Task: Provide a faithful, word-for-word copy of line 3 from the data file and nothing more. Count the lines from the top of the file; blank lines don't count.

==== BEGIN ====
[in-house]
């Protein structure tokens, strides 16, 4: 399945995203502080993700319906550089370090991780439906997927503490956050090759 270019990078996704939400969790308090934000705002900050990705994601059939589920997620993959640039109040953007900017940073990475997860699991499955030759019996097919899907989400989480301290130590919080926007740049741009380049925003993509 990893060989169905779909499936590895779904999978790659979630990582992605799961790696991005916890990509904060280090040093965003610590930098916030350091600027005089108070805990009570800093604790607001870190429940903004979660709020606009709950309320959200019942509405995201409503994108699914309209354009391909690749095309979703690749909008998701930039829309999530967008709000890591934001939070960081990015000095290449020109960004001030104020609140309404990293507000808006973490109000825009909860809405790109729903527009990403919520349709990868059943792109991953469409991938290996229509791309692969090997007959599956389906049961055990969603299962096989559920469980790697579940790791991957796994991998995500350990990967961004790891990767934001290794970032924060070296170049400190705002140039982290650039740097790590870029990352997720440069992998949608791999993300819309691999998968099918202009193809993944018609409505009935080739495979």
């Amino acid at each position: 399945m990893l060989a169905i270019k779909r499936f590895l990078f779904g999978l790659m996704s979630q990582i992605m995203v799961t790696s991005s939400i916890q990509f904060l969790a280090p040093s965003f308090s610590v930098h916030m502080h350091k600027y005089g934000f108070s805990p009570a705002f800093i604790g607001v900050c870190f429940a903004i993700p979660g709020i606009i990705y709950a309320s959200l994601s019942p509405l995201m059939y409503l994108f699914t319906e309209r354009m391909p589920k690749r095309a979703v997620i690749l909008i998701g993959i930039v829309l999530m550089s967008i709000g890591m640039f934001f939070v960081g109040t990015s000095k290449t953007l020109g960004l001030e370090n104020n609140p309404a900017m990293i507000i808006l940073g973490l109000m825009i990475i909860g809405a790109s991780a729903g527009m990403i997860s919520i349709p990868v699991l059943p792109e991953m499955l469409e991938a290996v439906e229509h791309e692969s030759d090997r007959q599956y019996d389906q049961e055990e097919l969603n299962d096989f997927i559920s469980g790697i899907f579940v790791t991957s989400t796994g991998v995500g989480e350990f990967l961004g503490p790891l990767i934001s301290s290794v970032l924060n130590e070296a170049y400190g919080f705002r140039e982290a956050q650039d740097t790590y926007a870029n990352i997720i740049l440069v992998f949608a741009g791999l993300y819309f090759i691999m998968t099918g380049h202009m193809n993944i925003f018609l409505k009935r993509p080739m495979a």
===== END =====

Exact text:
């Amino acid at each position: 399945m990893l060989a169905i270019k779909r499936f590895l990078f779904g999978l790659m996704s979630q990582i992605m995203v799961t790696s991005s939400i916890q990509f904060l969790a280090p040093s965003f308090s610590v930098h916030m502080h350091k600027y005089g934000f108070s805990p009570a705002f800093i604790g607001v900050c870190f429940a903004i993700p979660g709020i606009i990705y709950a309320s959200l994601s019942p509405l995201m059939y409503l994108f699914t319906e309209r354009m391909p589920k690749r095309a979703v997620i690749l909008i998701g993959i930039v829309l999530m550089s967008i709000g890591m640039f934001f939070v960081g109040t990015s000095k290449t953007l020109g960004l001030e370090n104020n609140p309404a900017m990293i507000i808006l940073g973490l109000m825009i990475i909860g809405a790109s991780a729903g527009m990403i997860s919520i349709p990868v699991l059943p792109e991953m499955l469409e991938a290996v439906e229509h791309e692969s030759d090997r007959q599956y019996d389906q049961e055990e097919l969603n299962d096989f997927i559920s469980g790697i899907f579940v790791t991957s989400t796994g991998v995500g989480e350990f990967l961004g503490p790891l990767i934001s301290s290794v970032l924060n130590e070296a170049y400190g919080f705002r140039e982290a956050q650039d740097t790590y926007a870029n990352i997720i740049l440069v992998f949608a741009g791999l993300y819309f090759i691999m998968t099918g380049h202009m193809n993944i925003f018609l409505k009935r993509p080739m495979a």